Fanny believed herself to derive as much innocent enjoyment from theplay as any of them; Henry Crawford acted well, and it was a pleasure to_her_ to creep into the theatre, and attend the rehearsal of the firstact, in spite of the feelings it excited in some speeches for Maria.Maria, she also thought, acted well, too well; and after the firstrehearsal or two, Fanny began to be their only audience; and sometimesas prompter, sometimes as spectator, was often very useful. As far asshe could judge, Mr. Crawford was considerably the best actor of all: hehad more confidence than Edmund, more judgment than Tom, more talent andtaste than Mr. Yates. She did not like him as a man, but she must admithim to be the best actor, and on this point there were not many whodiffered from her. Mr. Yates, indeed, exclaimed against his tameness andinsipidity; and the day came at last, when Mr. Rushworth turned to herwith a black look, and said, "Do you think there is anything so veryfine in all this? For the life and soul of me, I cannot admire him; and,between ourselves, to see such an undersized, little, mean-looking man,set up for a fine actor, is very ridiculous in my opinion."

  From this moment there was a return of his former jealousy, which Maria,from increasing hopes of Crawford, was at little pains to remove; andthe chances of Mr. Rushworth's ever attaining to the knowledge of histwo-and-forty speeches became much less. As to his ever making anything_tolerable_ of them, nobody had the smallest idea of that excepthis mother; _she_, indeed, regretted that his part was not moreconsiderable, and deferred coming over to Mansfield till they wereforward enough in their rehearsal to comprehend all his scenes; but theothers aspired at nothing beyond his remembering the catchword, and thefirst line of his speech, and being able to follow the prompter throughthe rest. Fanny, in her pity and kindheartedness, was at great pains toteach him how to learn, giving him all the helps and directions in herpower, trying to make an artificial memory for him, and learning everyword of his part herself, but without his being much the forwarder.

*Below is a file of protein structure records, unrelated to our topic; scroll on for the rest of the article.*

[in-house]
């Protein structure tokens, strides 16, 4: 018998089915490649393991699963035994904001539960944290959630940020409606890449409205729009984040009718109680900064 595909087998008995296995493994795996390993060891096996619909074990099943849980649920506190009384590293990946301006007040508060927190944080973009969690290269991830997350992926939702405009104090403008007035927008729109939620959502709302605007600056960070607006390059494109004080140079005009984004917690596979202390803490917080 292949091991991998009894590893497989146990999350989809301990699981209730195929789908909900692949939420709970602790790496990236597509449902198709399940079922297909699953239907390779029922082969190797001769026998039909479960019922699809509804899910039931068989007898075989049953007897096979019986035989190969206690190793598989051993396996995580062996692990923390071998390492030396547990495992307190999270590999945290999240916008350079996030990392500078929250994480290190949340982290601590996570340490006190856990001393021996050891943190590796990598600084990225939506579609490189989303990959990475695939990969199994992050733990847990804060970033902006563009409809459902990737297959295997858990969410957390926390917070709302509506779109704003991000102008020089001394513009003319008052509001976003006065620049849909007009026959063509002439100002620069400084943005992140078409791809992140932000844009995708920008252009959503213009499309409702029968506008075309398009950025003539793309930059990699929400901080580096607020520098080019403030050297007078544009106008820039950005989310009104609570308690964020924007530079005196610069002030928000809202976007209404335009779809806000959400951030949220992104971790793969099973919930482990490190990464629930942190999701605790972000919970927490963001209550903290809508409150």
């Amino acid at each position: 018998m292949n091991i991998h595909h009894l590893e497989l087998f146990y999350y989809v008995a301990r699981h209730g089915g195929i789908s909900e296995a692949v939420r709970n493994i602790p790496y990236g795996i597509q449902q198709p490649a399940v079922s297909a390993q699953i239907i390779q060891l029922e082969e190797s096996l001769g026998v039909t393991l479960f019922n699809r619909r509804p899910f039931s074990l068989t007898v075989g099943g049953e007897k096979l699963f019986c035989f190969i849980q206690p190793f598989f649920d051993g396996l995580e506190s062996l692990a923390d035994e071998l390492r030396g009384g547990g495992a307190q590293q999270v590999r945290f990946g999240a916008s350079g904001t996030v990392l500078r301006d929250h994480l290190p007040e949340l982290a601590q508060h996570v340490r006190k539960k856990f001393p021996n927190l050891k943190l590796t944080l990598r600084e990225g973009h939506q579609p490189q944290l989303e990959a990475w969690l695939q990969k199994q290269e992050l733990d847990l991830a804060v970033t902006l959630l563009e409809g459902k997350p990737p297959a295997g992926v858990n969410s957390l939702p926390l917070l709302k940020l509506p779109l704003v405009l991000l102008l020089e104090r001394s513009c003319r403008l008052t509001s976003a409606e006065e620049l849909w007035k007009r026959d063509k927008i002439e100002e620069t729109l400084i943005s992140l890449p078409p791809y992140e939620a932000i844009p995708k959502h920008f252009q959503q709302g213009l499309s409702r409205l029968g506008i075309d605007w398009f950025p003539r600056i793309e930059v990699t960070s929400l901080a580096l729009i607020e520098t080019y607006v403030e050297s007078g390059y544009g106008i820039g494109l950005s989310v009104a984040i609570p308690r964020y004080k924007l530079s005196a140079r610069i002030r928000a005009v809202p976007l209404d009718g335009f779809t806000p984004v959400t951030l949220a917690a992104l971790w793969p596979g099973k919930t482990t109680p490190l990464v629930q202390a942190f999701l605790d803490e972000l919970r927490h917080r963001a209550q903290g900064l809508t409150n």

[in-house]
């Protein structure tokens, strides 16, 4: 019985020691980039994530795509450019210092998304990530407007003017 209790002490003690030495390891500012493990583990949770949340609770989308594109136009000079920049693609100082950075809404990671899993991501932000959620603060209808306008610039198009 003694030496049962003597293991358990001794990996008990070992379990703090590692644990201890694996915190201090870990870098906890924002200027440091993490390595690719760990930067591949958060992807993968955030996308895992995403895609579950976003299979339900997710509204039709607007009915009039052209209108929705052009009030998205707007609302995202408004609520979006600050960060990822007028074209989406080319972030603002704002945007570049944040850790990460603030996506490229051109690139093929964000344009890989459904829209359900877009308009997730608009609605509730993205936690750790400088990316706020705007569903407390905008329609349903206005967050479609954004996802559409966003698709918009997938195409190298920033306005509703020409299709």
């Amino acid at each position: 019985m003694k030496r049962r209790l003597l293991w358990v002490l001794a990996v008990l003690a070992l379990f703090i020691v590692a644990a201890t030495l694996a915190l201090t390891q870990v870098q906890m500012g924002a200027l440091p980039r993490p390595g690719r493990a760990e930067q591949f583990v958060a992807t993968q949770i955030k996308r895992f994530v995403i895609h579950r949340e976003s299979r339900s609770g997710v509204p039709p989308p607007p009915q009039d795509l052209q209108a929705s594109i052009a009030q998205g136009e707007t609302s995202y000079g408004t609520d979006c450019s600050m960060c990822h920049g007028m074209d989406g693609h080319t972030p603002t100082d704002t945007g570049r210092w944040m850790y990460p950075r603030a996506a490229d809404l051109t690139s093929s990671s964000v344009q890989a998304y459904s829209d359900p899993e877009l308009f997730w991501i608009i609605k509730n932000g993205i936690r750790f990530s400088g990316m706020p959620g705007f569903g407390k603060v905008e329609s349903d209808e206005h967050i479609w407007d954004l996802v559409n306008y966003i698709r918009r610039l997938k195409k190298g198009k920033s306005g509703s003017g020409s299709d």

Many uncomfortable, anxious, apprehensive feelings she certainly had;but with all these, and other claims on her time and attention, she wasas far from finding herself without employment or utility amongst them,as without a companion in uneasiness; quite as far from having nodemand on her leisure as on her compassion. The gloom of her firstanticipations was proved to have been unfounded. She was occasionallyuseful to all; she was perhaps as much at peace as any.